If Tydeman achieves this objective then his ART masters should be well pleased because so far they have had to suffer legendary losses ever since the initial five-channel bouquet was launched in 1994. Although to keep things in perspective it is also fair to say that Showtime and Orbit have also made significant investments in their platforms, and even the most popular free-to-air channels – like Middle East Broadcasting/MBC – are also still losing money.

      However, back in the mid 1990s ART’s role was to take care of Arabic language programming in a loose duopoly with Showtime, which took care of ‘western’ programming. The relationship, under the ‘1st Net’ logo, was an informal one but sharing encryption and even joint marketing and distribution. Subscribers to one platform could pick and choose channels from the other on an a la carte basis. But other than their common encryption system (Irdeto) those days now seem over for good.

      Tydeman has a unique insight into pay-TV generally and the Middle East in particular, given that during his career he has enjoyed senior positions at Zee TV, Showtime (he ran Showtime in its early days) and now ADD. Tydeman was also closely involved in the early days of Sky Television and SES/Astra.

      Recently, Interspace posed the question that Middle East pay-television may be suffering much the same problems as in Germany, where a proliferation of free-to-air channels dampen enthusiasm for subscription TV. Tydeman agrees that the 40-odd free-to-air local channels have not helped pay-TV’s proposition.

      “The Mid-East has a chance, especially if a number of the quality [free] channels become encrypted. If they don’t then it will be an uphill battle. But remember a number of free channels here are national channels, and we know how good they are! In Germany the situation is totally different with the free channels as good as anything that’s on pay-TV.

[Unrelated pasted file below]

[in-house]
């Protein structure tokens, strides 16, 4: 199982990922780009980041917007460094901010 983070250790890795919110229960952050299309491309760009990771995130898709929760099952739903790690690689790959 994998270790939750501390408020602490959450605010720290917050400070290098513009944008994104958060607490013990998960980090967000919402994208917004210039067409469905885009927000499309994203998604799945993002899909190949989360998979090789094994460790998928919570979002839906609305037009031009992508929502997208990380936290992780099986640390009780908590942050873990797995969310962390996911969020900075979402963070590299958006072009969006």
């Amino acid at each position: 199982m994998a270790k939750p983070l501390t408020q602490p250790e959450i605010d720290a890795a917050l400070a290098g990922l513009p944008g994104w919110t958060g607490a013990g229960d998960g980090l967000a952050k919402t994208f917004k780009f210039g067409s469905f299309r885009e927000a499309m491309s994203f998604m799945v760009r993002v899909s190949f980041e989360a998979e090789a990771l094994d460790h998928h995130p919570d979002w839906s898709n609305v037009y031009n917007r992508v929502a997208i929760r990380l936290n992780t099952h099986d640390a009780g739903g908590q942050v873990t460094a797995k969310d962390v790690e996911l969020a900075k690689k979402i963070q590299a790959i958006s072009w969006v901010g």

“In the Middle East you have three or four very good general entertainment channels, and I believe at least two of them will encrypt. Al Jazeera, the news station, will probably stay free, but nobody buys pay-TV just for a news channel. So you come down to the question: what drives pay-TV in the Arab world? My answer is the same that drives pay-TV anywhere else, which is movies and sport. You have to have movies, and that’s difficult in our market where the audience quite likes Hollywood movies but they are not in the local language, and sport. Visit any bar, or coffee house, anywhere in the Middle East when there’s an important soccer game on and the places are packed out.

      “There is no doubt that sport is important, so important that they will go out, and pay for coffee to sit and watch a match, just to have access to a TV set. So the same model that works everywhere else will work here. The biggest obstacle is that there are three pay-TV propositions here, and this is confusing for the consumer with choices from us, Showtime and Orbit. The way we are trying to do this is to position ourselves in the market, quite differently, from the other two bouquets,” says Tydeman.

      His theory, sketched out by him and reproduced on these pages, implies a past matrix with two polarised services skewing towards their base language, ART appealing to Arab viewers, Showtime targeting English speakers, and Orbit straddling that market with its all-embracing Arab and English-language channels. Star Select, largely made up of Star and BSkyB re-transmissions skews towards expat English and Asian viewers. The valuable mass market “middle ground” was being ignored, says Tydeman.